The full time caregiver ( Poem )
This ones for you dad.
My mother suffered a massive stroke in 2005 that left her partially paralyzed and unable to speak. For the next seven years my father took on the sole responsibility of caring for her. They moved to Florida a year after her stroke where it would be easier for her to recover. My father is the strongest man I know, he never complained nor regretted a moment he spent caring for her. The following is a poem of their love story. Unfortunately my mother passed away a month before their 50th wedding anniversary.
The full time caregiver;
It started with a dance
way back when,
in a hall for the areas military men.
I first saw her laughing with friends by the wall,
a petite little thing, not very tall.
Her hair was as dark as the skies out at sea,
her laughter was sweet music, playing just for me.
I asked her to dance to the first slow song,
she nodded and smiled as I lead her along.
We laughed and we glided our way through the crowd,
with her in my arms, true love I knew I had found.
We talked and we danced for the rest of that night,
I knew I would never let this woman out of my sight.
Yet to my ship and my duties I was called to return,
The scent of her, lost; I terribly yearned.
Then with her first letter I finally received,
a promise to wait for my return and next leave.
For months out at sea and long hard days,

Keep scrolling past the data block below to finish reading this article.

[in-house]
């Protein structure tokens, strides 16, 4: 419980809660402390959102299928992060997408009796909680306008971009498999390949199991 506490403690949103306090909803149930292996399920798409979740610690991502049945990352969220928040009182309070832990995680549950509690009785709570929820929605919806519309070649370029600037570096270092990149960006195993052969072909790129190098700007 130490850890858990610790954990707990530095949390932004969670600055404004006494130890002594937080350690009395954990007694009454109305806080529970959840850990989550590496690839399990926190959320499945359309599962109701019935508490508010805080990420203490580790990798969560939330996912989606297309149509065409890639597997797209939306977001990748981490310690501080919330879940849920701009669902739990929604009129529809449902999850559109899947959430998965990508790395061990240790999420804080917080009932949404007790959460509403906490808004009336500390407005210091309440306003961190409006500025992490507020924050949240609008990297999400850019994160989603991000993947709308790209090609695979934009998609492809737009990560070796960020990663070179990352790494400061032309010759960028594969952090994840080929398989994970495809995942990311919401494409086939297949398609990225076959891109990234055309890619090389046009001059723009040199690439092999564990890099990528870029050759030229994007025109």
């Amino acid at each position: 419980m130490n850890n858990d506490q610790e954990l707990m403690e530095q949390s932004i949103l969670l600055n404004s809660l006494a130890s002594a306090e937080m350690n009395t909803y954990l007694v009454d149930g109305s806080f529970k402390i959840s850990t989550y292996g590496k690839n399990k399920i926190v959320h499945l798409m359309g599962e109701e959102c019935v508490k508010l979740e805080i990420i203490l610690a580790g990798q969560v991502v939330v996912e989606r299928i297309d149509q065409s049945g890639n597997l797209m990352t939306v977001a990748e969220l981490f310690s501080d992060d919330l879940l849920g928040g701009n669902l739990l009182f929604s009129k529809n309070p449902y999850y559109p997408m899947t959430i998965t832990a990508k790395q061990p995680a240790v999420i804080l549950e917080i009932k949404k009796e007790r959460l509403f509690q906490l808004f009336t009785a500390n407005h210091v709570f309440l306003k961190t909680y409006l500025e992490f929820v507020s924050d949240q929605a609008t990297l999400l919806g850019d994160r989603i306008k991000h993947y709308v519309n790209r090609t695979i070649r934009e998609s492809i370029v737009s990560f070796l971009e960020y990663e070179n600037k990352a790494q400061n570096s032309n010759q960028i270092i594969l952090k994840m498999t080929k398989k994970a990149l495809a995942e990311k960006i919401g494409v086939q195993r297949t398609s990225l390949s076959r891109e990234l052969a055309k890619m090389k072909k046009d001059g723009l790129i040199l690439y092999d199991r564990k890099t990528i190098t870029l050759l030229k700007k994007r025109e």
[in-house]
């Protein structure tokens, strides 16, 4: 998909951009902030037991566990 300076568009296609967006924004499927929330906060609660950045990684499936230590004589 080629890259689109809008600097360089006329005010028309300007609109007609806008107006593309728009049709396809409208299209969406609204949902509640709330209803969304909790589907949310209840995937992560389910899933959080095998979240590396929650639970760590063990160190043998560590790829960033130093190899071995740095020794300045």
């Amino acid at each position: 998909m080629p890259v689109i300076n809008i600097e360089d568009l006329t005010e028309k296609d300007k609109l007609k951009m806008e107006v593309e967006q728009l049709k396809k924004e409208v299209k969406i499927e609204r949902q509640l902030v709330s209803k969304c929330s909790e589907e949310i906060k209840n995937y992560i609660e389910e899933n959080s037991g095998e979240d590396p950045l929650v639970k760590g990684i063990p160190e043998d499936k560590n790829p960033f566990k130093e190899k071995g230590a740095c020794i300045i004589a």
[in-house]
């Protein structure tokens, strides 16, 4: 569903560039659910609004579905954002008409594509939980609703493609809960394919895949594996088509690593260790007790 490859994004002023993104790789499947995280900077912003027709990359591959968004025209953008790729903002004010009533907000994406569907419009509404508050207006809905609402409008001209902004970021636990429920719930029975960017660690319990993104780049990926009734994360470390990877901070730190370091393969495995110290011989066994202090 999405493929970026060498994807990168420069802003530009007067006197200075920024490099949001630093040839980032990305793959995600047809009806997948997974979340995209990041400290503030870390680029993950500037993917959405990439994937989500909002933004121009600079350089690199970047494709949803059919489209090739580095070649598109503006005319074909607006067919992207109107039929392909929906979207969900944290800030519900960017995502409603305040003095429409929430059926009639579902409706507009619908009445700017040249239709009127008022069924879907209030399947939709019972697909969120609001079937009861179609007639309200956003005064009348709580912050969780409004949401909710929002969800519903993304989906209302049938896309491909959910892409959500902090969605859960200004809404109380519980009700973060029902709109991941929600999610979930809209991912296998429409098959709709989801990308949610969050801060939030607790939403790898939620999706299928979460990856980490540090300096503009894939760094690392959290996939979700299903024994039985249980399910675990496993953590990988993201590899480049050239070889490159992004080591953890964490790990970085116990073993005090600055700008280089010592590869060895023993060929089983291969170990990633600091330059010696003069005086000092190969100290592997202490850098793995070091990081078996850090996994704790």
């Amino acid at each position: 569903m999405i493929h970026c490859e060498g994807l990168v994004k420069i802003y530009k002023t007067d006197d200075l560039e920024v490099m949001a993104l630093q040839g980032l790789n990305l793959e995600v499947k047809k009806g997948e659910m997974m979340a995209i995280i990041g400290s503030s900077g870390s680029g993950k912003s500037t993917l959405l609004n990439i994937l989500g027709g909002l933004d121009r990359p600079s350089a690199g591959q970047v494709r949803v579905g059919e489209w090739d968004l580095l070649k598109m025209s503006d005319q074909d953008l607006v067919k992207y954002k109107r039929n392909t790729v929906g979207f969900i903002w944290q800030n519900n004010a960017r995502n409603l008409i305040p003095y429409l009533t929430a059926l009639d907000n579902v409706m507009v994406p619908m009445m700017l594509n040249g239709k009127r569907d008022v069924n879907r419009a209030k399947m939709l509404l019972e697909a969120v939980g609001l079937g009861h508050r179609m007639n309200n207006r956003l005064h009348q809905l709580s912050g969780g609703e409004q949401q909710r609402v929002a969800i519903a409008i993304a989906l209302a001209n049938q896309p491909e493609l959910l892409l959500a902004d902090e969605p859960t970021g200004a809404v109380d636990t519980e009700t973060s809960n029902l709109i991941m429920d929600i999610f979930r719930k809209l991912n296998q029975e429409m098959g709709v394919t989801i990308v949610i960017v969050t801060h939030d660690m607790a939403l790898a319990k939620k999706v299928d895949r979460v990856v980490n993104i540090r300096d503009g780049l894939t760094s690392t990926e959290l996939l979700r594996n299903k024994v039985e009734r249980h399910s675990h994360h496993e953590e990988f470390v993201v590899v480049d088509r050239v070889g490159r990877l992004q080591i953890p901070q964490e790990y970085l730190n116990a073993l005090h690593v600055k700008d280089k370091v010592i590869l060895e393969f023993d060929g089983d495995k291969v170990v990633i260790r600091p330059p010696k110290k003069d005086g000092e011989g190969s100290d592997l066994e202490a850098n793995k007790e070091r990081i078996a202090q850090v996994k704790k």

memories of her laughter danced through the suns haze.
I’d make her cards and love letters everyday of the week,
numbering them in perfect order until we could speak.
When my ship finally returned back to her shore,
a long cab ride and I arrived at her door.
We courted and danced for a few more years,
back out to sea, I wiped at my tears.
I returned to her with a ring in my hand,
asked to forever let me be her husband.
We married in a courthouse during a winter storm,
Her parents as witnesses had come along.
Years have passed, and our three children have grown,
life was not always kind to us, yet a beautiful love story we have sewn.
When I promised to love you forever, it wasn’t a joke,
I think you finally realized this after your stroke.
I’d wake you early to start our day,
bathe you in lavender scents and sometimes play.
I’d fix your brace so you could stand and walk,
Oh how I wished you could still talk.
Your words where lost in the road block of swelling caused in your brain,
yet words were not needed, your love for me had remained.
You sang me songs that made no sense,
We giggled when others listened without taking offense.
We’d drive to the winery or the local good will,
exploring and talking getting our fill.
At night I would undress you and fetch your night gown,
lift you in my arms and help you lie down.
You’d find my hand and squeeze it real hard,
then start saying prayers for me and talking to god.
You worried too much that god would take me first,
or I’d become ill, and that would be worse.
Who would brush your teeth or cut up your food,
cheer you up when in a sad mood.
Who would bathe you and give you your meds,
these were the things that ran through your head.
But God had listened to all of your prayers,
yet for me this was my worst fear.
He took you first and set you free,
I wasn’t the caregiver, now that I can see.
You were the one who took care of me.